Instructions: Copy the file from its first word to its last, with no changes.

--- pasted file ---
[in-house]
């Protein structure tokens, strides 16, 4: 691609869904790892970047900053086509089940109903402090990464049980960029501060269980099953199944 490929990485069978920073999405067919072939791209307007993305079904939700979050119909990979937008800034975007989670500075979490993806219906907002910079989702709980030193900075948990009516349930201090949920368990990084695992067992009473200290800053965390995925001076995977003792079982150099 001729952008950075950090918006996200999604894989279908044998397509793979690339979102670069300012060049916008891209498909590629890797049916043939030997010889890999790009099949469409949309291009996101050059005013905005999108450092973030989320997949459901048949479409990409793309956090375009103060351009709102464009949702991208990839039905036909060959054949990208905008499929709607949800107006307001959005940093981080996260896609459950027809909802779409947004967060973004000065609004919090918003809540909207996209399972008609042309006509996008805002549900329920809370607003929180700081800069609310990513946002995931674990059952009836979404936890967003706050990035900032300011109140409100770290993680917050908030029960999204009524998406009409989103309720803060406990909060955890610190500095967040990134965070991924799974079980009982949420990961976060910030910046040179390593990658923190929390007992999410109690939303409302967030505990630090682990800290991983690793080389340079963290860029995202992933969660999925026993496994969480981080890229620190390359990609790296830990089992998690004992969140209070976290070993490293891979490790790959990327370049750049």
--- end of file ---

[in-house]
């Protein structure tokens, strides 16, 4: 691609869904790892970047900053086509089940109903402090990464049980960029501060269980099953199944 490929990485069978920073999405067919072939791209307007993305079904939700979050119909990979937008800034975007989670500075979490993806219906907002910079989702709980030193900075948990009516349930201090949920368990990084695992067992009473200290800053965390995925001076995977003792079982150099 001729952008950075950090918006996200999604894989279908044998397509793979690339979102670069300012060049916008891209498909590629890797049916043939030997010889890999790009099949469409949309291009996101050059005013905005999108450092973030989320997949459901048949479409990409793309956090375009103060351009709102464009949702991208990839039905036909060959054949990208905008499929709607949800107006307001959005940093981080996260896609459950027809909802779409947004967060973004000065609004919090918003809540909207996209399972008609042309006509996008805002549900329920809370607003929180700081800069609310990513946002995931674990059952009836979404936890967003706050990035900032300011109140409100770290993680917050908030029960999204009524998406009409989103309720803060406990909060955890610190500095967040990134965070991924799974079980009982949420990961976060910030910046040179390593990658923190929390007992999410109690939303409302967030505990630090682990800290991983690793080389340079963290860029995202992933969660999925026993496994969480981080890229620190390359990609790296830990089992998690004992969140209070976290070993490293891979490790790959990327370049750049």